THE Grain Marketing Board is forecast to make a $302 billion loss as a result of government’s land reform programme and its populist policy of price controls, investigations
by the Zimbabwe Independent have revealed.
Documents in possession of this paper show that the parastatal has been trading maize and wheat at huge losses to cover up for the acute shortages caused by the chaotic land reform.
In his submissions to the Budgetary and Development Committee for the 2003-2004 recurrent and capital expenditure budget, GMB acting chief executive officer Colonel Samuel Muvuti said the parastatal would make a loss of $301,7 billion. He attributed the loss to the controlled prices of wheat and maize.
“The year 2003/2004 recurrent budget shows a budgeted loss of $301,7 billion against a loss for 2002/2003 of $24,8 billion,” said Muvuti.
“The budgeted loss is largely attributed to trading activities in major crops which are not viable. The loss will arise from the controlled prices of wheat and maize. The two crops will account for almost 100% of all commodity-trading activities,” he said.
While Lands and Agriculture minister Joseph Made has imposed price controls on the commodities, government has failed to pay a subsidy to keep GMB viable.
“For the past three years government has not provided money for the board’s recurrent and capital expenditure despite sometimes having to direct/instruct the board to sell below cost, particularly for maize and wheat,” Muvuti said.
The GMB has been buying local maize at $130 000 a tonne, while importing at US$169. The parastatal would then sell the maize to millers at the controlled price of $9 600 a tonne. The GMB has been buying local wheat at $150 000 a tonne and importing at $212 000 before selling the commodity at $30 100.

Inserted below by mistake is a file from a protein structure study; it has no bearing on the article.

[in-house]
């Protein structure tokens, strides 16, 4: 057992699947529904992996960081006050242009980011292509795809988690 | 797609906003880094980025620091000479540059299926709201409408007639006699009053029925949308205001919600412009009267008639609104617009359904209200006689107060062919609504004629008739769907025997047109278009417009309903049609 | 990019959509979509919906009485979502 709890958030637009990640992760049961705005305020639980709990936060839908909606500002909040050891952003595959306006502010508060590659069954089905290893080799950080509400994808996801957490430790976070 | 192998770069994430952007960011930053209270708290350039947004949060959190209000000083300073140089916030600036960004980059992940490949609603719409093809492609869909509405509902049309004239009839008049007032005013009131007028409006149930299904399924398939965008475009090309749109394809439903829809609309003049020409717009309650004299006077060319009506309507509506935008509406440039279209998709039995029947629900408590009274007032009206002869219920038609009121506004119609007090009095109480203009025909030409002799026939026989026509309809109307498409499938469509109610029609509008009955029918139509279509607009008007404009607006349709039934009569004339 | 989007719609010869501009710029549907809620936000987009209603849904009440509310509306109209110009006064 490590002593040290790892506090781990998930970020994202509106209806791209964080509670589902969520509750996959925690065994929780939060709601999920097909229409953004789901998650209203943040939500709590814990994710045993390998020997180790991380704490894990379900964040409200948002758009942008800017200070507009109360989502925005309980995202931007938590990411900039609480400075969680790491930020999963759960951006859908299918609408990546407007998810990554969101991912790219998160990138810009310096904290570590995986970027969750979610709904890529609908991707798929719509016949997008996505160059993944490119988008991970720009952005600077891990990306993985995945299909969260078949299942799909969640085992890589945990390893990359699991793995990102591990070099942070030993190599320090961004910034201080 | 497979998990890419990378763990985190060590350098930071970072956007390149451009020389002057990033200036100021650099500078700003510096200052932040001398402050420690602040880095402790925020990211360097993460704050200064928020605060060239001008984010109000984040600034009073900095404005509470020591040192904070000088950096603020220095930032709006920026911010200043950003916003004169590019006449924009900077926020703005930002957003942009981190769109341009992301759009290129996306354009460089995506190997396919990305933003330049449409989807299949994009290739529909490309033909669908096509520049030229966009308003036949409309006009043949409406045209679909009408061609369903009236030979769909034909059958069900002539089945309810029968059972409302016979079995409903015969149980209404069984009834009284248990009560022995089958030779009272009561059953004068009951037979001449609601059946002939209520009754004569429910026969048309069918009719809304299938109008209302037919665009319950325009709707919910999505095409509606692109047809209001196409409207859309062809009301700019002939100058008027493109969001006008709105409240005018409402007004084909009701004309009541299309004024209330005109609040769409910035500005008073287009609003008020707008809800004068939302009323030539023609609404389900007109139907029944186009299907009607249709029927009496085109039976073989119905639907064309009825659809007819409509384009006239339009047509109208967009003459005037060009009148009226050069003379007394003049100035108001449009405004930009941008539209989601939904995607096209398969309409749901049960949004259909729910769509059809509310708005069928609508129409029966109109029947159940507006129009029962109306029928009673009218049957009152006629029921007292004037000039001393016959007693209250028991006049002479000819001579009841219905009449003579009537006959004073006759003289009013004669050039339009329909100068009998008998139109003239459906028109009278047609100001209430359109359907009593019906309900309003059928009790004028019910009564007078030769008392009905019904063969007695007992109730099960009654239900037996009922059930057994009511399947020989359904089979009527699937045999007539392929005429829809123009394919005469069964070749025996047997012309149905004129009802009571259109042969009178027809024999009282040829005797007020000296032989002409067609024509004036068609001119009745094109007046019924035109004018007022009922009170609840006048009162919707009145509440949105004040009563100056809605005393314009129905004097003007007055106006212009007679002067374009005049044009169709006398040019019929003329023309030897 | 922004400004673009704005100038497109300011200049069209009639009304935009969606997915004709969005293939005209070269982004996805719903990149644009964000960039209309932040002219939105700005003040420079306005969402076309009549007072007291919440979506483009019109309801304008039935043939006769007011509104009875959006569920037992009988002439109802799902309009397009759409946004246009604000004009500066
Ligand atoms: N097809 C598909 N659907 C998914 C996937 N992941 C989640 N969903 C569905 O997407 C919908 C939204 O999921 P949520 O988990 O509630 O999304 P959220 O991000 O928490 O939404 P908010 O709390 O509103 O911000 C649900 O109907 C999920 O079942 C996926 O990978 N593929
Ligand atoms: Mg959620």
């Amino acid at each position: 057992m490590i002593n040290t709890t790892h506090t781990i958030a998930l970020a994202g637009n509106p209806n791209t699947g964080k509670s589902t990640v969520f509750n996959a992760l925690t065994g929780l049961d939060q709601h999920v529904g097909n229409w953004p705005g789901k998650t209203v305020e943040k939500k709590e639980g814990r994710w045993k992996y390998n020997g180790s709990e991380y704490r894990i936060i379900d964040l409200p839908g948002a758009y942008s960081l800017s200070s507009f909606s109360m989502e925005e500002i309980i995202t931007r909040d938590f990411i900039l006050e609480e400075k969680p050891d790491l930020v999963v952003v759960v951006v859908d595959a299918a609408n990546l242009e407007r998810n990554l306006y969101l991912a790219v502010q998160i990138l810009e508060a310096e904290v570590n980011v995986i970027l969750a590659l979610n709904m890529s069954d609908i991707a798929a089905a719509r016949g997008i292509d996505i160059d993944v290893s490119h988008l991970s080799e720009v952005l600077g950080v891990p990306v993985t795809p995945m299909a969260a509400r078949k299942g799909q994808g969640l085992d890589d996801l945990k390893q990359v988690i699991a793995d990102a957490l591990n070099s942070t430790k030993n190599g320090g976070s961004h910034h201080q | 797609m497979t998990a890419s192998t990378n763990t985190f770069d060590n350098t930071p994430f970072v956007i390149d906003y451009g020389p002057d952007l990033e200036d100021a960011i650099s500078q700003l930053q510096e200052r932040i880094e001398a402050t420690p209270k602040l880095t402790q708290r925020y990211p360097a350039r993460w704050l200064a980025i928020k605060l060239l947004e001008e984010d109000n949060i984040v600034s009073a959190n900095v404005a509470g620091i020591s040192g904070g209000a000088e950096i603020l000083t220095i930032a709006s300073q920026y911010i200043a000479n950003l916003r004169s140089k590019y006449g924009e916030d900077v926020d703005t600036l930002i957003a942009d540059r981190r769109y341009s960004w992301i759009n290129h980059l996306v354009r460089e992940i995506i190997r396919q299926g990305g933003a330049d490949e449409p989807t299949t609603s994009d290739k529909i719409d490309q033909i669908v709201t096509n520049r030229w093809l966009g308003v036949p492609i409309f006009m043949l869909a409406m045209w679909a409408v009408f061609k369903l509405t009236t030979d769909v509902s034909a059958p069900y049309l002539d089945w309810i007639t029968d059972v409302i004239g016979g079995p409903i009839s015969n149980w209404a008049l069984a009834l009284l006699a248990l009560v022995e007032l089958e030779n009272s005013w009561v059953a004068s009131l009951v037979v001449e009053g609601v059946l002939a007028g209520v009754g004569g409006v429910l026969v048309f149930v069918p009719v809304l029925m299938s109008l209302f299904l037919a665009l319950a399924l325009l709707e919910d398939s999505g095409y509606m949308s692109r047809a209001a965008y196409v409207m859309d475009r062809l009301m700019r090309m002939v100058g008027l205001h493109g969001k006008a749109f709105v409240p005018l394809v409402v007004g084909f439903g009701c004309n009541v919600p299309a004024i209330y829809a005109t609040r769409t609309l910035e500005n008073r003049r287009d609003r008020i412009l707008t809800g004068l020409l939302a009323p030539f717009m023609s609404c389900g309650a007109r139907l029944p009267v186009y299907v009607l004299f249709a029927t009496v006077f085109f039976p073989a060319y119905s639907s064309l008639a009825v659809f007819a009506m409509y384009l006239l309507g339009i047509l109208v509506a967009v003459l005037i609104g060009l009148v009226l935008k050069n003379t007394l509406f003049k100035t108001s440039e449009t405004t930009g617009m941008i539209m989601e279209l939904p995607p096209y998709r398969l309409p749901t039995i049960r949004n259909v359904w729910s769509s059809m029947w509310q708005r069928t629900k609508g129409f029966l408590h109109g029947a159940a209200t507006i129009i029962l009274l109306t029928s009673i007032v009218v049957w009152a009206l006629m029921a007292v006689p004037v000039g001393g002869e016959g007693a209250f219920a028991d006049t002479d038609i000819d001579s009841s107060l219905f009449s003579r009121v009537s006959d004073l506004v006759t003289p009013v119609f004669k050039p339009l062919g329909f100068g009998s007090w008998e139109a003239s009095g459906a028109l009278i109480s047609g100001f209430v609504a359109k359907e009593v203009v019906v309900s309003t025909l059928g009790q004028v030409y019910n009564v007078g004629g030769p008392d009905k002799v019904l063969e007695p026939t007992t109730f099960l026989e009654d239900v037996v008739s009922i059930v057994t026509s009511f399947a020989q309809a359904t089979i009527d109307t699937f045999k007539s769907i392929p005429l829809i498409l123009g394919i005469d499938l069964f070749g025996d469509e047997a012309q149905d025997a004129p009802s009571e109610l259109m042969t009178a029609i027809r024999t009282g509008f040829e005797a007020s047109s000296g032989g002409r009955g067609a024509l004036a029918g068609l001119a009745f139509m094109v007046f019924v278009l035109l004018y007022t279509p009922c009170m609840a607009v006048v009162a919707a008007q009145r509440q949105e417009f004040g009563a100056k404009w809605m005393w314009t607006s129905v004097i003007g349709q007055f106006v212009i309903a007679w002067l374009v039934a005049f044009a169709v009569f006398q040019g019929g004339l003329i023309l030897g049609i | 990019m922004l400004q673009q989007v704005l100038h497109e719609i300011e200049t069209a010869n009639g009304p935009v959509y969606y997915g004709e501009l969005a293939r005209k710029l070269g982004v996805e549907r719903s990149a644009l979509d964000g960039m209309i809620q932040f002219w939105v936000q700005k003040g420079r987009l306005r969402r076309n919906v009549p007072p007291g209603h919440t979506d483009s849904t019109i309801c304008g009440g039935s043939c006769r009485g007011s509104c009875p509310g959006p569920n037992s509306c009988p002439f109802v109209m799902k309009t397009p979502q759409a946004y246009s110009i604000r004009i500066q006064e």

The losses incurred by the GMB through the trading of maize and wheat easily eroded little profits realised from the selling of other crops, the majority of which have been notching profit margins of below 1%.
The GMB however hopes for a reprieve from the recently approved “break-even prices” for maize and wheat. The government has approved a maize selling price of $272 987 a tonne and $305 487 for wheat.
The sharp increase in the selling prices of the maize and wheat has inevitably triggered off chaos on the consumer market with millers raising prices of flour and maize meal. Bakers have also responded by increasing bread prices by over 100%.
The effectiveness of the break-even prices in extricating the GMB from losses hinges on availability of foreign currency because more than 80% of the country’s wheat requirements for the current year have to be imported. Wheat imports of 334 000 tonnes would require US$83,5 million while 816 525 tonnes of maize would require US$163 million, Muvuti said in the submission.
The ability to stave off the serious deficit through the new pricing regime also depends largely on the official exchange rate. Forecasts were made using the official exchange rate of $848/US$1.
The other options through which the GMB could achieve viability would be to borrow from the market as well as obtaining a government subsidy. Muvuti however cast doubts over both options.
“The GMB cannot sustain an (accumulated) debt position of $365 billion,” said Muvuti.
“The current sentiments on the market indicate that financial institutions will find it difficult to support Grain Bills of this magnitude.
“For the past three years, government has not provided money for the board’s recurrent and capital expenditure,” he said.
An analyst said the huge deficits incurred by the GMB could have been avoided had government taken note of calls to decontrol trade in wheat and maize.
“Individual millers should have been allowed to import wheat, thereby dictating realistic prices of flour and bread on the consumer market. The $105 billion deficit caused by wheat trading could have been avoided,” the analyst said.